I think one of the most interesting explanations to the reason for the recession that began as a result of the mortgage crisis in 2008 was that our financial institutions became to intertwined and convoluted that they could not be understood. If nobody can understand what Citi Bank or AIG was doing with all their financial instruments, they pulled their money. The trust was gone. They just billowed out of control with their mortgages bundles, credit default swaps and the like. No one knew what exactly was going on and the trust eroded. With the trust eroding, the paper market ground to a halt. There was no money being lent. Companies and entrepreneurs need credit to grow and there was no trust. I am not saying I understand totally what occurred in this absurdly confusing quagmire, but it everything seems to revolve around trust.
I am not sure where to turn with all of this analysis or conjecture, but at the very least, it seems to me that it is disingenuous to fault believers of whatever their respective faiths for their trust in the divine. At bottom, any person who engages in the economy at large places large amounts of faith and trust in institutions that they have to believe have their best interest at heart. Or, if not their best interest, at least they most believe that they will not totally wipe out their life savings. We are a massively trusting people.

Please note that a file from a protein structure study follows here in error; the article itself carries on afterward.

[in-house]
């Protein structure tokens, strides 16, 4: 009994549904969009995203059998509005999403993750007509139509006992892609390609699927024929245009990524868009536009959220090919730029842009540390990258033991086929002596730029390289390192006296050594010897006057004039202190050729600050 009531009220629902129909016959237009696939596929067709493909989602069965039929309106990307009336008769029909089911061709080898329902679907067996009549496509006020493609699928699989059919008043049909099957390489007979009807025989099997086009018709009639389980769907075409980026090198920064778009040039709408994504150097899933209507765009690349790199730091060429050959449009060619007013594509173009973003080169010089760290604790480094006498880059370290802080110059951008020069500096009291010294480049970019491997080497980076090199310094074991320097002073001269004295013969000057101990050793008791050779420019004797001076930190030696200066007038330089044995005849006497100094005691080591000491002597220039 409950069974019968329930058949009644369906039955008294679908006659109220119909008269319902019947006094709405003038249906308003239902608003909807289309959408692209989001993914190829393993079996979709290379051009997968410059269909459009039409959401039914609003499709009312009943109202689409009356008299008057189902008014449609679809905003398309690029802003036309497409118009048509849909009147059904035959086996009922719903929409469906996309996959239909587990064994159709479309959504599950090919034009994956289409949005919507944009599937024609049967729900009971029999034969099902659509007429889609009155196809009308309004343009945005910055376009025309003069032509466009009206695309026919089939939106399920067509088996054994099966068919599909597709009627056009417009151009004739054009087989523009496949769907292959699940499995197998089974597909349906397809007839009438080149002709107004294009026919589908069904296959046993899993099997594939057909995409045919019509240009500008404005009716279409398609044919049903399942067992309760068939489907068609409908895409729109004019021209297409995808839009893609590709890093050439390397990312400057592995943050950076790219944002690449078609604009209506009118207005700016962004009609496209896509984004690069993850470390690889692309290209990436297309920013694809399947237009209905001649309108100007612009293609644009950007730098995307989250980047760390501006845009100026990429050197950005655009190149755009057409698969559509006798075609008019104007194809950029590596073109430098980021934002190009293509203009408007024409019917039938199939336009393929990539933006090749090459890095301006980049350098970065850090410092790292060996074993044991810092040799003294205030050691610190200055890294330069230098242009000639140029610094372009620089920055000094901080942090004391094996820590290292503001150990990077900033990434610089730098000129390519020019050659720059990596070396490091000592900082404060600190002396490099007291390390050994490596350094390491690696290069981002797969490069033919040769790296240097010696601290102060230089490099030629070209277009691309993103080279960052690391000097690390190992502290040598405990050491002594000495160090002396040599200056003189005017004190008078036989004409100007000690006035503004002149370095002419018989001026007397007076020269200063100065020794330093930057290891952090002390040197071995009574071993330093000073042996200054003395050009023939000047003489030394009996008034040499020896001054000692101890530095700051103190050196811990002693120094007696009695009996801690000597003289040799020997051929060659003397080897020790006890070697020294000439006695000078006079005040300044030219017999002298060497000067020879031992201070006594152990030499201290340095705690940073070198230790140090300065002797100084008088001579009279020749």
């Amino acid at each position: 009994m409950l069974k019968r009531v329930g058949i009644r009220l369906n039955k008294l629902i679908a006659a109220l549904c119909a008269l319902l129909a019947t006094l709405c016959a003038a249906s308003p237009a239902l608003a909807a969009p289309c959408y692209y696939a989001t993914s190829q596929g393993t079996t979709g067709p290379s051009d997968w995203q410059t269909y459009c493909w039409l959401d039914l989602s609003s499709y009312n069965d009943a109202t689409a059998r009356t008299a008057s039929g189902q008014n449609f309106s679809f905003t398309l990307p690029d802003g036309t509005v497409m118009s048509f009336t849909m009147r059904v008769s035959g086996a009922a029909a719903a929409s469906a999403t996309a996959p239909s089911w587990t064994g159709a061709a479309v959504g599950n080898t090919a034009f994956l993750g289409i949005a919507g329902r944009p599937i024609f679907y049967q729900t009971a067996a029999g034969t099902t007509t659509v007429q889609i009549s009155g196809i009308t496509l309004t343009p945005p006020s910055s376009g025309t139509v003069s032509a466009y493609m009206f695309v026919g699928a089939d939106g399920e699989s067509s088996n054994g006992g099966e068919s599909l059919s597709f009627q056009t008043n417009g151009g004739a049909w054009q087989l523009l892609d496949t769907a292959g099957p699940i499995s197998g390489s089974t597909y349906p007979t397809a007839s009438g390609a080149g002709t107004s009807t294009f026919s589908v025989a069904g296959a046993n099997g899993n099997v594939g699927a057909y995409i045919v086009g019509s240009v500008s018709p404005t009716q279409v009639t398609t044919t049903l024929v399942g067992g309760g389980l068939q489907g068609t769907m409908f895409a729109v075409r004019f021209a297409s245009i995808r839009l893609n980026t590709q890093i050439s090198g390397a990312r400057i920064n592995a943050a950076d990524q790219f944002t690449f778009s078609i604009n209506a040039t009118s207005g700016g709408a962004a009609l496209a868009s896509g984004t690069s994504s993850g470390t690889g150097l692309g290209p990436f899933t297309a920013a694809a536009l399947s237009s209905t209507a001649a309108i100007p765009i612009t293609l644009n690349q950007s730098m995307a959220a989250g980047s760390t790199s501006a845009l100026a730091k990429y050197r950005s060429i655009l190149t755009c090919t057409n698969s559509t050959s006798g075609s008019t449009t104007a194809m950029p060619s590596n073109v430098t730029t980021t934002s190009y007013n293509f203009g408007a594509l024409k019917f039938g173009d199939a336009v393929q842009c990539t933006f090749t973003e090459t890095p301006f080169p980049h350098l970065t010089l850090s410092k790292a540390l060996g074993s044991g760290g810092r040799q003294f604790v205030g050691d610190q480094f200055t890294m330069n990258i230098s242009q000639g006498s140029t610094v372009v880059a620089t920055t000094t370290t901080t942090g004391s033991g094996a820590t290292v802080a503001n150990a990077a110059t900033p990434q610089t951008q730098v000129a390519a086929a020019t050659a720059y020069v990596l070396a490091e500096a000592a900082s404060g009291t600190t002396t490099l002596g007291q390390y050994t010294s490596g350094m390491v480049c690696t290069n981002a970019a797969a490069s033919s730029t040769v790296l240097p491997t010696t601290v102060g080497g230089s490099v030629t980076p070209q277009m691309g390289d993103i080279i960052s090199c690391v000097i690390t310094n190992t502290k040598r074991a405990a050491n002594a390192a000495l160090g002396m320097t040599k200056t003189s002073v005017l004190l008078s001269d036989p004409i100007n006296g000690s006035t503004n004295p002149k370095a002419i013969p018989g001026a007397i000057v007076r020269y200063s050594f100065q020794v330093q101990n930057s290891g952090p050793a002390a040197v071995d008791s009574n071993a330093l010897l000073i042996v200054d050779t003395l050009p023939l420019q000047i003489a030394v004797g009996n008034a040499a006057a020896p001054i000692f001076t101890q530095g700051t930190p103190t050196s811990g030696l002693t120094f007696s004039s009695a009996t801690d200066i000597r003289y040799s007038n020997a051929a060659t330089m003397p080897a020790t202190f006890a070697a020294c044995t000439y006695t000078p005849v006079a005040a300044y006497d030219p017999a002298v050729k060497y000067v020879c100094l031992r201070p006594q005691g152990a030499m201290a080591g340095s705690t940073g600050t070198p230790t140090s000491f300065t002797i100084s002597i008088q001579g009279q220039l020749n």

One considerable difference in the divine is that we are placing our trust in a being of some sort that we have of course never seen, or that nobody has ever seen. The quote from Hebrews 11:28 comes to mind, “faith is being sure of what you hope for and certain of what you do not see.” However, I am not sure that it only applies to the divine. The same might also be said for money, the government or the banks that we put our trust in. Or, the very notion, which cannot be seen, that our money is worth something. As with all esoteric notions, we only see the effects or evidences of their existence without seeing the thing itself. Why are we more likely to trust the banker or Ben Bernanke than we are a God, the creator and sustainer of the universe? It is at least no more foolish than the wager that we engage in daily by placing our savings and banks and relying on them to give us that money back in 10, 20 years when we need. Or the wager place that the labor we engage in on a daily basis will result in a currency that is trustworthy to be traded for the food and shelter we need in order to preserve our lives. We are tremendously trusting, and faithful people. Do not be fooled. Some of just place more faith in our manmade institutions than the divine.